Business Lessons from Heidi Montag and Spencer Pratt

This is not a post about Heidi Montag and Spencer Pratt. I mean, it sort of is, except that I don’t actually know who they are and haven’t ever seen them except on magazine covers in the grocery store.

This is a post about running a sustainable business. No, really.

When I started my company, I knew nearly nothing about running one. And it turns out, there’s quite a bit to running a company beyond knowing a lot about whatever it is you’re focused on building. I’ve learned the differences between an S-Corp and a C-Corp, what NNN and TI mean, what E&O stands for, and that Seattle’s revenue-based business taxes are, well, kind of a bummer.

I’m still learning. A lot.

One thing I’ve learned is that it’s not enough to provide something that people want enough to pay you for. How you manage cash flow and expenses is at least as important. You have to think carefully about the ROI of every expense. How will the company benefit? Is this something the company needs right now or will waiting a bit be just as beneficial? You have to balance the need to make the right investments and have the right resources with the need to not drain the bank account dry with lots of random expenses you hope will pay off down the line.

You worry not only about spending money, but about not spending money. What if that one expense is what makes all the difference to move the company forward?

Which brings me to Heidi Montag and Spencer Pratt (apparently known colloquially as “Speidi” by their closest, er, fans). I came across a fairly fascinating article on the Daily Beast about the rise and fall of their fame. Despite being on the covers of all of those magazines in the grocery store, they are now, according to this article, broke and living in Spencer’s parents’ beach house (a pretty good state of being broke, I guess, if you can get it).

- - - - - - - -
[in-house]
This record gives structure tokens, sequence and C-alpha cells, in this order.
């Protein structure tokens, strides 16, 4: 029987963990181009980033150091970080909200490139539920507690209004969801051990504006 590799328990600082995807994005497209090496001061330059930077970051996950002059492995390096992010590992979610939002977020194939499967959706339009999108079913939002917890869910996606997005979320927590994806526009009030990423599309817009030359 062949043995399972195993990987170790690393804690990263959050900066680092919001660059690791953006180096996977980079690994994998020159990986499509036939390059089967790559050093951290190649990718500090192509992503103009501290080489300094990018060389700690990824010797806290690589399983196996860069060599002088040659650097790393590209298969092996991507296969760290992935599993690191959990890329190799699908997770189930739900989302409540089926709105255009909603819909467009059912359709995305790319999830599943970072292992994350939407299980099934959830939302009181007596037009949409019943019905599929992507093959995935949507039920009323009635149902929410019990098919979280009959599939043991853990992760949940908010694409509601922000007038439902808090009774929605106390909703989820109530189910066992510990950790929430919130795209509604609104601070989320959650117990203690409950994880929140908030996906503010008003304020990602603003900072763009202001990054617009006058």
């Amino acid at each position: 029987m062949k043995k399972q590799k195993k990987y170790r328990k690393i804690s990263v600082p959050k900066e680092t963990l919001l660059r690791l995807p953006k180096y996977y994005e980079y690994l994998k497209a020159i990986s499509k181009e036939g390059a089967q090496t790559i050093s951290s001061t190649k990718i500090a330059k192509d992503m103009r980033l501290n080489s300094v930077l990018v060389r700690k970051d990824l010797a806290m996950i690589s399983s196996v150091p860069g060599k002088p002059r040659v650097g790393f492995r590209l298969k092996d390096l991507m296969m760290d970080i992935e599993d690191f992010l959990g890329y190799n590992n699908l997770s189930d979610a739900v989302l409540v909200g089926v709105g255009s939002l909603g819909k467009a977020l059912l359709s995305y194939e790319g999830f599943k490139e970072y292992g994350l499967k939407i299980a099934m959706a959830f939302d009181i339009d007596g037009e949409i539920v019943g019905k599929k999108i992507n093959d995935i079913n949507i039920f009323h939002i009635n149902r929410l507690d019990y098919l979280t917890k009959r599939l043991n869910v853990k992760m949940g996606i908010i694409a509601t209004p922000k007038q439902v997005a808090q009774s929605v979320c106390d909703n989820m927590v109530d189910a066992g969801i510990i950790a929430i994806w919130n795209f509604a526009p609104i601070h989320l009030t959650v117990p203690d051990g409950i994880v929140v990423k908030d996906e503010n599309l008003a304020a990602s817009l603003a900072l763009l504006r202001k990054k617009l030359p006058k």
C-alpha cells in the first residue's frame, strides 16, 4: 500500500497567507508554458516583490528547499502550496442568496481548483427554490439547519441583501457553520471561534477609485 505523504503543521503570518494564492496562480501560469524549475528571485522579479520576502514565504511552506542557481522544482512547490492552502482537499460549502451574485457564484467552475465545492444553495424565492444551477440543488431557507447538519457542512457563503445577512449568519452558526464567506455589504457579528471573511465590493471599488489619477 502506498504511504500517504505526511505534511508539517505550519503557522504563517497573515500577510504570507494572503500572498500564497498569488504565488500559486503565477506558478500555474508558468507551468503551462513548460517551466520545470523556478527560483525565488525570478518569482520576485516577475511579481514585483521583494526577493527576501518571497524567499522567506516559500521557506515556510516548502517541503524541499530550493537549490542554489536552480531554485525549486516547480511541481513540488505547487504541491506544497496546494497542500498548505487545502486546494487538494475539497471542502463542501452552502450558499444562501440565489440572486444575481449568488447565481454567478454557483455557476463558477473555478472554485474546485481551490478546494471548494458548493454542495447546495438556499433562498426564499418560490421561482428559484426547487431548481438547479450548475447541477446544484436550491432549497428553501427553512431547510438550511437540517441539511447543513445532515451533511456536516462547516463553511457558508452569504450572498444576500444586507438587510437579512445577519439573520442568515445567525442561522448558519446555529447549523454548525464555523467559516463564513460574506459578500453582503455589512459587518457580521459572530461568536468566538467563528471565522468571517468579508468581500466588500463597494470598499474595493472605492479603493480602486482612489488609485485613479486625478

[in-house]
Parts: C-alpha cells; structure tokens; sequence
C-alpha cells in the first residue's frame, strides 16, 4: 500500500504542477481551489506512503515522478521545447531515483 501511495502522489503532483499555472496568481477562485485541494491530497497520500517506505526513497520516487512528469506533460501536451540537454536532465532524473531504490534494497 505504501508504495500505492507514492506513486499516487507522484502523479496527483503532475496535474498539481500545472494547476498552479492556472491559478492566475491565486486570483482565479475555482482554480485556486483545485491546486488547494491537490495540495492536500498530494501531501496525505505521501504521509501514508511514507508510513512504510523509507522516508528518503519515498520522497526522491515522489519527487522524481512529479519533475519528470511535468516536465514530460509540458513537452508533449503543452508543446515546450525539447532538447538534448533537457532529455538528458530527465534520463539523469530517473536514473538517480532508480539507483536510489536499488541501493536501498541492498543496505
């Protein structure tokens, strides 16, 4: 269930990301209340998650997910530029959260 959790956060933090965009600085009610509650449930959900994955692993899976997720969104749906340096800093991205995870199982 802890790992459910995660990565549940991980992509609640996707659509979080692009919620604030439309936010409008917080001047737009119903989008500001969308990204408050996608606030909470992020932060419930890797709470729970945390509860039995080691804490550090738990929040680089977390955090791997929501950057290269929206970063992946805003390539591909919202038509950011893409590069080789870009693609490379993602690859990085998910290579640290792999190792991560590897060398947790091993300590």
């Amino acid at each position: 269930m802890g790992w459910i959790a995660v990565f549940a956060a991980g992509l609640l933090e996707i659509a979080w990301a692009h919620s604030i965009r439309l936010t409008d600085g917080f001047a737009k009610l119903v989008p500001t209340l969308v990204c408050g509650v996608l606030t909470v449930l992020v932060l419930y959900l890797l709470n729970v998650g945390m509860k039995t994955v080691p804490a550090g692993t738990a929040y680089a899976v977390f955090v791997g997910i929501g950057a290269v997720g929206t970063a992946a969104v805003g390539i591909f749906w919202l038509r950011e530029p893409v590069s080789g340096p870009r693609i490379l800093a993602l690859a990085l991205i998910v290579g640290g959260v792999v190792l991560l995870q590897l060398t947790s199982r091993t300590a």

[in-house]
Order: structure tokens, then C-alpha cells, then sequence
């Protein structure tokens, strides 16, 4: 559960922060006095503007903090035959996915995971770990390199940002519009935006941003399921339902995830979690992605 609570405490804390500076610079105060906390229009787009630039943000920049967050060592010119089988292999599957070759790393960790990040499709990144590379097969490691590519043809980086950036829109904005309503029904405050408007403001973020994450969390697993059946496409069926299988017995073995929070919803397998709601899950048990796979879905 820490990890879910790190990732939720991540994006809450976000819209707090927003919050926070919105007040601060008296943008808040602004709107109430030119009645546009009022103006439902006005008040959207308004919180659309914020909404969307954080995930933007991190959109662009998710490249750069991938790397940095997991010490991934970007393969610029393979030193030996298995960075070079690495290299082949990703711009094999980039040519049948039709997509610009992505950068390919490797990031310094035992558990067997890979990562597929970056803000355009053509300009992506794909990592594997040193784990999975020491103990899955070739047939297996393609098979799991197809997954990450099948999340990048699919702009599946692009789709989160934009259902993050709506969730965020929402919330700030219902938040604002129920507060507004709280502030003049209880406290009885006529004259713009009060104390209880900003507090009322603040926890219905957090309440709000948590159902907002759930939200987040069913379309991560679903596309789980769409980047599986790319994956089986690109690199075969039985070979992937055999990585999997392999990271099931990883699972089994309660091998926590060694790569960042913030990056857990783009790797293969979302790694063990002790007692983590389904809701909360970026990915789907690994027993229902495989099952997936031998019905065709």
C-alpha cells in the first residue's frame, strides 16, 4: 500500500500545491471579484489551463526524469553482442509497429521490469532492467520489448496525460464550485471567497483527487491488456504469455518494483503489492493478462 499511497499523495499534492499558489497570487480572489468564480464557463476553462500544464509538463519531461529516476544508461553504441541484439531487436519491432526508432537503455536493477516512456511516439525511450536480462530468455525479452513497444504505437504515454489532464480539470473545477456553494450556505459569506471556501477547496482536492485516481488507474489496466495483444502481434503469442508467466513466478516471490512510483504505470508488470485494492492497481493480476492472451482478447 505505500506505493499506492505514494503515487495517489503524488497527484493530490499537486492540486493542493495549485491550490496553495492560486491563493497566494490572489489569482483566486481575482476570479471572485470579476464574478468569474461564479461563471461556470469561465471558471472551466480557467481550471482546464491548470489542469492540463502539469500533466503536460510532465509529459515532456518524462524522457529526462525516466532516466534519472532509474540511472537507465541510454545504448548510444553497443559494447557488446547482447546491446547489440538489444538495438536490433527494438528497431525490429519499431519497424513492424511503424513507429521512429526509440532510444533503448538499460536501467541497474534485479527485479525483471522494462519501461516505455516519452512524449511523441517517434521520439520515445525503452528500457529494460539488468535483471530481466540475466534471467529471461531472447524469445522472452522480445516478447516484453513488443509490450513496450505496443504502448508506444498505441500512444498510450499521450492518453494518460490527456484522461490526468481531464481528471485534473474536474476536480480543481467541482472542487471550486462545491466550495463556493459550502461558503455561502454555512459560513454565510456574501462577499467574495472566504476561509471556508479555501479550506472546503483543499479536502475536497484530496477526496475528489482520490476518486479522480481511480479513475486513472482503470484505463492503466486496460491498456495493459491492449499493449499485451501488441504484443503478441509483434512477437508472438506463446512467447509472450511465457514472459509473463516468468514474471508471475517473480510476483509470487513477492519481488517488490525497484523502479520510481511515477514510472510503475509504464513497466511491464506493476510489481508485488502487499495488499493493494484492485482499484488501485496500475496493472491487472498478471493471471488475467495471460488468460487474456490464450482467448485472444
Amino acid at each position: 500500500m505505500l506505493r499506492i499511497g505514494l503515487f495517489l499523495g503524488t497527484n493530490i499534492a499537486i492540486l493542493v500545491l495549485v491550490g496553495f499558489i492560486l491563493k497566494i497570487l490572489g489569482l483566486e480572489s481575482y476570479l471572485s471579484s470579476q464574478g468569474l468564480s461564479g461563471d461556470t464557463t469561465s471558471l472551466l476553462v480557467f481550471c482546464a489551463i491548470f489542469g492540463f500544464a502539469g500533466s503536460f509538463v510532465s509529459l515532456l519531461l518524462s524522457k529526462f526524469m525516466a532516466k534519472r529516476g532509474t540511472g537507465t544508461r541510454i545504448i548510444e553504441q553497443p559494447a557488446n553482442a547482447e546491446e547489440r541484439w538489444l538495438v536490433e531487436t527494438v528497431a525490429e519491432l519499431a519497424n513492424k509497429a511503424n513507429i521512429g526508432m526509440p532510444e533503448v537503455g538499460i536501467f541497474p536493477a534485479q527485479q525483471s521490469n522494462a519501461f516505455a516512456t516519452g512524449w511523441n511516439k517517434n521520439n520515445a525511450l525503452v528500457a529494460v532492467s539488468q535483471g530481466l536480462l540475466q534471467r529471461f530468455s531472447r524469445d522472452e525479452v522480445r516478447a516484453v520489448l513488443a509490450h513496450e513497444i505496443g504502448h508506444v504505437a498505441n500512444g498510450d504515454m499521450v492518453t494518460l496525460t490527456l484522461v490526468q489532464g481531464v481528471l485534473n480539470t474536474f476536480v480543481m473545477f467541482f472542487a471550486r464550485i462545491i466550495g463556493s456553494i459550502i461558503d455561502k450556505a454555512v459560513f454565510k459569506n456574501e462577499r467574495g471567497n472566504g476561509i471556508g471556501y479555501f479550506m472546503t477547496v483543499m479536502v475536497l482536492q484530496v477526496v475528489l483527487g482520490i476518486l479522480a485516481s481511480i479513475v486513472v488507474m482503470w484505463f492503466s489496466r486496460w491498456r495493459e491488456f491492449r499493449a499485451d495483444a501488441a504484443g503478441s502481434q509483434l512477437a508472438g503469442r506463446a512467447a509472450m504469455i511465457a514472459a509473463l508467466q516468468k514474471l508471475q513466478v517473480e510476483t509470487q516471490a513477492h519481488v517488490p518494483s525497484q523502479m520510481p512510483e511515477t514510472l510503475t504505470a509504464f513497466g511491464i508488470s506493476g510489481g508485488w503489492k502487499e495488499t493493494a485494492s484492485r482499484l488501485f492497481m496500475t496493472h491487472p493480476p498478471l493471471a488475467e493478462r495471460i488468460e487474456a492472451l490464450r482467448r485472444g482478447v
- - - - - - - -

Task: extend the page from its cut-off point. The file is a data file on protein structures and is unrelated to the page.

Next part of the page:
Where did all the money go, the interviewer wanted to know.

Here’s what’s interesting. The money flowed out as soon as it came in (from appearances and the like), but not because they were partying it up, renting private jets to take them to Paris for dinner, throwing hundred dollar bills out open windows just to watch them flutter in the breeze. No, they spent the money on crazy props (plastic surgery, mystical crystals, a monster truck)  that they thought were investments in their careers.  They believed these expenses were necessary in order to sustain their fame. Without all of this spending, they thought, the fame would dry up and so would the money.

Only the fame dried up anyway. The article goes into why that might be and how reality star fame perhaps is different from fame based on true accomplishment of some kind, but I’m more interested in the money. As the article notes:

 “I thought I was investing in myself and my brand. Like Kim.” As in Kardashian, who came up often during the interview. Heidi continued: “When she buys these clothes, she’s investing in herself. Because she is a big brand and is likeable. I thought I had that potential.

How do you know if you’re investing in something that has potential or throwing away your money completely? Or, as is the more likely and more painful situation for entrepreneurs, spending on the wrong things or at the wrong times?

Doug Edwards’ new book I’m Feeling Lucky: the Confessions of Google Employee Number 59 has a section about Sergey and Larry’s guiding principles in the early days of Google. Efficiency. Frugality. Integrity. Doug recounts a story of an early business trip with Sergey to Italy.

“That seems kind of expensive,” Sergey said, looking at the hundred-dollar price for a cab from Malpensa airport to downtown in Milan in January 2003… “Maybe we should take the bus. It’s less than five Euros a person.” The bus? What? Were we college kids backpacking on spring break? Maybe we could just hitchhike into town. We compromised on the train, which ended up saving us fifty dollars.

It’s somewhat amazing that Larry and Sergey, with no experience running a company, and who brought tech, not business skills to the table, were thinking about things like keeping travel expenses low. And no doubt thinking about all of those details around sustaining a business contributed to their early success.

For the record, I would have paid for the cab. But probably not bought the monster truck.


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